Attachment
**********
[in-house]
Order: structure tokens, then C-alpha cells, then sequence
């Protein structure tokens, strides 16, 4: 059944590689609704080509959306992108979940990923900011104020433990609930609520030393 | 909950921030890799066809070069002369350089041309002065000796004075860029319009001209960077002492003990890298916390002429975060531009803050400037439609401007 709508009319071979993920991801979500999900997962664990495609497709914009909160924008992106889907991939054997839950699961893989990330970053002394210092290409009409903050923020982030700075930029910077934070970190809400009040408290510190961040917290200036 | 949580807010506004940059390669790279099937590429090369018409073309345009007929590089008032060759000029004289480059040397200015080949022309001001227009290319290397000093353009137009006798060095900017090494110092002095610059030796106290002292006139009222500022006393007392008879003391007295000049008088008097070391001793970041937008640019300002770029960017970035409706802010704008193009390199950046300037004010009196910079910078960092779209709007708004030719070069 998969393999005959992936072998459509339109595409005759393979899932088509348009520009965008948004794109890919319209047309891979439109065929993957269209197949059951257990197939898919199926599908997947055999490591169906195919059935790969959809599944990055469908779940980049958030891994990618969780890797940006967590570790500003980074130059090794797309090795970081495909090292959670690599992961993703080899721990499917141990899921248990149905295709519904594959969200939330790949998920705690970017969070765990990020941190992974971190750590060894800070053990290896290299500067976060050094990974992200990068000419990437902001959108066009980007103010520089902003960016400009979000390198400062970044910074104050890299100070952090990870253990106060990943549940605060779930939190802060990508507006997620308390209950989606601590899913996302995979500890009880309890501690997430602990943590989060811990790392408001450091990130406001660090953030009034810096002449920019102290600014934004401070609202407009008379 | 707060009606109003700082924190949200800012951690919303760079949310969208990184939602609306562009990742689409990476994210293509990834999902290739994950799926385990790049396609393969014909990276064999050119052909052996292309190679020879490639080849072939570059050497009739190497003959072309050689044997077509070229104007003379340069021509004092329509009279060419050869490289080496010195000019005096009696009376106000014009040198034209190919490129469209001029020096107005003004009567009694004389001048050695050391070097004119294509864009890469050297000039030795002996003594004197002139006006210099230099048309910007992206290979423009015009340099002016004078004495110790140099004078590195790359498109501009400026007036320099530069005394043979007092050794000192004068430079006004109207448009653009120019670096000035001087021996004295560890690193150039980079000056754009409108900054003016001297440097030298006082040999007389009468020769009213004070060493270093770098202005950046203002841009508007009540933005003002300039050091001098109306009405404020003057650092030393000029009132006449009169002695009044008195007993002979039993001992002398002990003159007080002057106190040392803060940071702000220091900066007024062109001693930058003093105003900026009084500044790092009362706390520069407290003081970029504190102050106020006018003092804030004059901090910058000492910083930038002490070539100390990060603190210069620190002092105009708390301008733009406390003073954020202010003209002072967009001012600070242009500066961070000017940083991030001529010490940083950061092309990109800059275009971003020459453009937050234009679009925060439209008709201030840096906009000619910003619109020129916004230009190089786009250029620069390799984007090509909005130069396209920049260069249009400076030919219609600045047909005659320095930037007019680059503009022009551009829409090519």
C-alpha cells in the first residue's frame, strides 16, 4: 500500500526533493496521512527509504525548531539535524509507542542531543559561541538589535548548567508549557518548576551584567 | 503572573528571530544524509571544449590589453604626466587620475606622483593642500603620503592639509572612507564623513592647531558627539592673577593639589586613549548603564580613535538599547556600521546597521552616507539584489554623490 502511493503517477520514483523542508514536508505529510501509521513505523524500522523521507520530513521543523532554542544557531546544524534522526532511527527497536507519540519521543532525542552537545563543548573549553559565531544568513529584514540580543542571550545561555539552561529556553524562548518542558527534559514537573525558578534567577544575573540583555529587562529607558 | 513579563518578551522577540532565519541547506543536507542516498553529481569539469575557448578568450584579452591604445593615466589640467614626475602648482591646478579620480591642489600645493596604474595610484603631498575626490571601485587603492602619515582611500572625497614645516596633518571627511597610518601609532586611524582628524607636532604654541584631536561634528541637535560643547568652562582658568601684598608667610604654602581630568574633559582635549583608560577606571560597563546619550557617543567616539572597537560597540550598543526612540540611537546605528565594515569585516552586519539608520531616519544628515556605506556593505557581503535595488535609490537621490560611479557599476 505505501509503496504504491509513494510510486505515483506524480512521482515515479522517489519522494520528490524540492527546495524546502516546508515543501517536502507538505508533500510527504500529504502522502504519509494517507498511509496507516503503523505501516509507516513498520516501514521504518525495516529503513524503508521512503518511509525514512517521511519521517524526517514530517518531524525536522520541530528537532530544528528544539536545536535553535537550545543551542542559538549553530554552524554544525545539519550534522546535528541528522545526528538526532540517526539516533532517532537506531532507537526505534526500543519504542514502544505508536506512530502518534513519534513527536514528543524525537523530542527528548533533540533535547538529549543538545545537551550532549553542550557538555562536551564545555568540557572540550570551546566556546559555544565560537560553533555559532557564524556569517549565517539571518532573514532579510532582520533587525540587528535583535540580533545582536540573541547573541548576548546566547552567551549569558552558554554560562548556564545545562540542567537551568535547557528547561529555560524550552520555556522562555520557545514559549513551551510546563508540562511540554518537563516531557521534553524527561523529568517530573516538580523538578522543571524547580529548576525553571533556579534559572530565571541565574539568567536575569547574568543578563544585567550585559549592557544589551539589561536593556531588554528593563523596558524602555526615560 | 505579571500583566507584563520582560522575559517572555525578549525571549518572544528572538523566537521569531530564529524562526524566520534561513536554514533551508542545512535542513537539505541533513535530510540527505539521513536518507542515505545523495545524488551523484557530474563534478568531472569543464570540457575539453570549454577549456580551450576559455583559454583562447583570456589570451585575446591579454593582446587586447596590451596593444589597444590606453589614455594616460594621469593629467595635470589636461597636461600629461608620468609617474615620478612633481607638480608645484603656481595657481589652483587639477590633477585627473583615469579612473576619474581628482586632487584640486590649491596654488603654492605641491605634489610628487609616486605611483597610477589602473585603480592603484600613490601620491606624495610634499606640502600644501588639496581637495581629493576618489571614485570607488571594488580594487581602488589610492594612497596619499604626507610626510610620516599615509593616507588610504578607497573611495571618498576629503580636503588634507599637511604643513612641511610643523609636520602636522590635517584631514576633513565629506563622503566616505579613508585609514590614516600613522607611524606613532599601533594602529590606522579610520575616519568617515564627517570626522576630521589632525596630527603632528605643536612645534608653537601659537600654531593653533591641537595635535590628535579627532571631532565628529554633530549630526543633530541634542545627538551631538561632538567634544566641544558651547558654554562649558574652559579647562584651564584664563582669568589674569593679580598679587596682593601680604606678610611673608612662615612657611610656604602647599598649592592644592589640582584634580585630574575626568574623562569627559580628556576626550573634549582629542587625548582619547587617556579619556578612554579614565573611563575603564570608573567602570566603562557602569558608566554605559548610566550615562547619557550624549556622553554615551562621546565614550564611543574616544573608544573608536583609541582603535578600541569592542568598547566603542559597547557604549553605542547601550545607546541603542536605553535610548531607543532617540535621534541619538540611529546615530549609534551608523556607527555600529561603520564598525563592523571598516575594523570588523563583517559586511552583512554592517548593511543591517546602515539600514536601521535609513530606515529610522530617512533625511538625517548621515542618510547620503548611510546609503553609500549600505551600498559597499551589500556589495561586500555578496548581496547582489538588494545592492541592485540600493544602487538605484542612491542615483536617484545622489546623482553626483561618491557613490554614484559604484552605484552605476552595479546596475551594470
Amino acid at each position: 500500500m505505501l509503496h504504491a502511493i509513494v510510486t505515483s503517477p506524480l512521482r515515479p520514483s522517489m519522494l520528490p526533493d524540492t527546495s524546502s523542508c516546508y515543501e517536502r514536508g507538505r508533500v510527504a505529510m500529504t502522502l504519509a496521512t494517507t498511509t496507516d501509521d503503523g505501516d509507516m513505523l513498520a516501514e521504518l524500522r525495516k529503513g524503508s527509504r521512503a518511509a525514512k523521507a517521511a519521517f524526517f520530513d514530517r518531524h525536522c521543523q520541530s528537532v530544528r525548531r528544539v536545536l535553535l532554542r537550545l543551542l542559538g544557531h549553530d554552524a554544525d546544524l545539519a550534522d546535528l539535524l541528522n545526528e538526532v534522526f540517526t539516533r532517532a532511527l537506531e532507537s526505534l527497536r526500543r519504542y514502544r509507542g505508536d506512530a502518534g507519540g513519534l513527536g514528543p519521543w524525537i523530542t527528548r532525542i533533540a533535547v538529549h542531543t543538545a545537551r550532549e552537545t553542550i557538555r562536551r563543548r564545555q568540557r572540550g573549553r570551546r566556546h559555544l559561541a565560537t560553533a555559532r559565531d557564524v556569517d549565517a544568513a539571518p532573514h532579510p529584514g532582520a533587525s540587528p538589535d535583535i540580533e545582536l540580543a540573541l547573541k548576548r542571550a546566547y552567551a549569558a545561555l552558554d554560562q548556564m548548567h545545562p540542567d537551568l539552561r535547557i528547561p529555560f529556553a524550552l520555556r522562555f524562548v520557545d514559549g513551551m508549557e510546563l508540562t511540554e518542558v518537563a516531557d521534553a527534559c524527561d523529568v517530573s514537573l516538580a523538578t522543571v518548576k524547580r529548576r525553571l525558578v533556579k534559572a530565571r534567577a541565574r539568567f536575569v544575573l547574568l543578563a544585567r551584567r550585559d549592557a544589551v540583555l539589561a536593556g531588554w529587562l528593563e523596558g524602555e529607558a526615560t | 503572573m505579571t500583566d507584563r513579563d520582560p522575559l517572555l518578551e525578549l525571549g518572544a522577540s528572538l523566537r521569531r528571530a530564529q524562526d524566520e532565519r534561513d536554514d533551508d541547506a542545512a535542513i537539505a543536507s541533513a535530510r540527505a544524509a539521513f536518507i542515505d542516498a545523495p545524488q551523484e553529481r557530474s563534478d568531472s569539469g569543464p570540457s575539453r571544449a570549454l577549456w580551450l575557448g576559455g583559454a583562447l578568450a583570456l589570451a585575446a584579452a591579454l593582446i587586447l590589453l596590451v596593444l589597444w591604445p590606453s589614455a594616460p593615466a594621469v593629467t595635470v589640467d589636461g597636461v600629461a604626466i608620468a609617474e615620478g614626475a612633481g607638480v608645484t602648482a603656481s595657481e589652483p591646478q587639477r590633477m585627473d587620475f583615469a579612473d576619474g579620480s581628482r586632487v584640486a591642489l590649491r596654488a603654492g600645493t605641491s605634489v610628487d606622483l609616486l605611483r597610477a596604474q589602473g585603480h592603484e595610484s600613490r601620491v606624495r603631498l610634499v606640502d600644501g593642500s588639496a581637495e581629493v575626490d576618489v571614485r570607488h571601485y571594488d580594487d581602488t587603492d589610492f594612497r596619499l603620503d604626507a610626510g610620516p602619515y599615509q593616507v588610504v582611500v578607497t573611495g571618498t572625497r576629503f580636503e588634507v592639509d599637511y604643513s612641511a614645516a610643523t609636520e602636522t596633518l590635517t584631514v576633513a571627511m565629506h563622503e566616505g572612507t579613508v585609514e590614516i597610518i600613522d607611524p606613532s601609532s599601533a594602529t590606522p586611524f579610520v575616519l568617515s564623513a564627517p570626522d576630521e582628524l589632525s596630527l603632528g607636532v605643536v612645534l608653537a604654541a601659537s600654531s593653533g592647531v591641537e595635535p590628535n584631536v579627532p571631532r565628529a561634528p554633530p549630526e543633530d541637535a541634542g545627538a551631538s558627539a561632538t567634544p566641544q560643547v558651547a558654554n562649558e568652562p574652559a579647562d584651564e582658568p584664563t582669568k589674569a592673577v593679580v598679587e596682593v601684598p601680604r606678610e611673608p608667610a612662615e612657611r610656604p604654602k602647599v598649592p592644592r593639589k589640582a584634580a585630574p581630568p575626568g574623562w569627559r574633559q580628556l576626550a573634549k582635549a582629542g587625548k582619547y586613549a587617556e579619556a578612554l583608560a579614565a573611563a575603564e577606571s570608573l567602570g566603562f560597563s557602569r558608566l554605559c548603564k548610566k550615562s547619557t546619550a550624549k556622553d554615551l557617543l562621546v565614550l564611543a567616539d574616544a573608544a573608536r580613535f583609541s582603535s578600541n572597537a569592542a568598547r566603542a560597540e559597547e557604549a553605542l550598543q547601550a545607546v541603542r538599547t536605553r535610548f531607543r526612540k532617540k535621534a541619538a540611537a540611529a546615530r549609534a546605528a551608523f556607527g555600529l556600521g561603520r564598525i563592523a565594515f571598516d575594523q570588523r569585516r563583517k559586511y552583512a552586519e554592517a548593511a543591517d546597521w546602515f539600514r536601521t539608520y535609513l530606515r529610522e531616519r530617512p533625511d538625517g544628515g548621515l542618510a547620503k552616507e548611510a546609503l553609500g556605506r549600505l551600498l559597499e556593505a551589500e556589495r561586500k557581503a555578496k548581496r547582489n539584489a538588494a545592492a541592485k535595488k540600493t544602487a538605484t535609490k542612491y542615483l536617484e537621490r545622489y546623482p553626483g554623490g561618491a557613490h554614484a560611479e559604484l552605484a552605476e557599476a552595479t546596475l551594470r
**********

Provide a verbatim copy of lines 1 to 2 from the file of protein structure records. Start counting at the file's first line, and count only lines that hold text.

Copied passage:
[in-house]
Order: structure tokens, then C-alpha cells, then sequence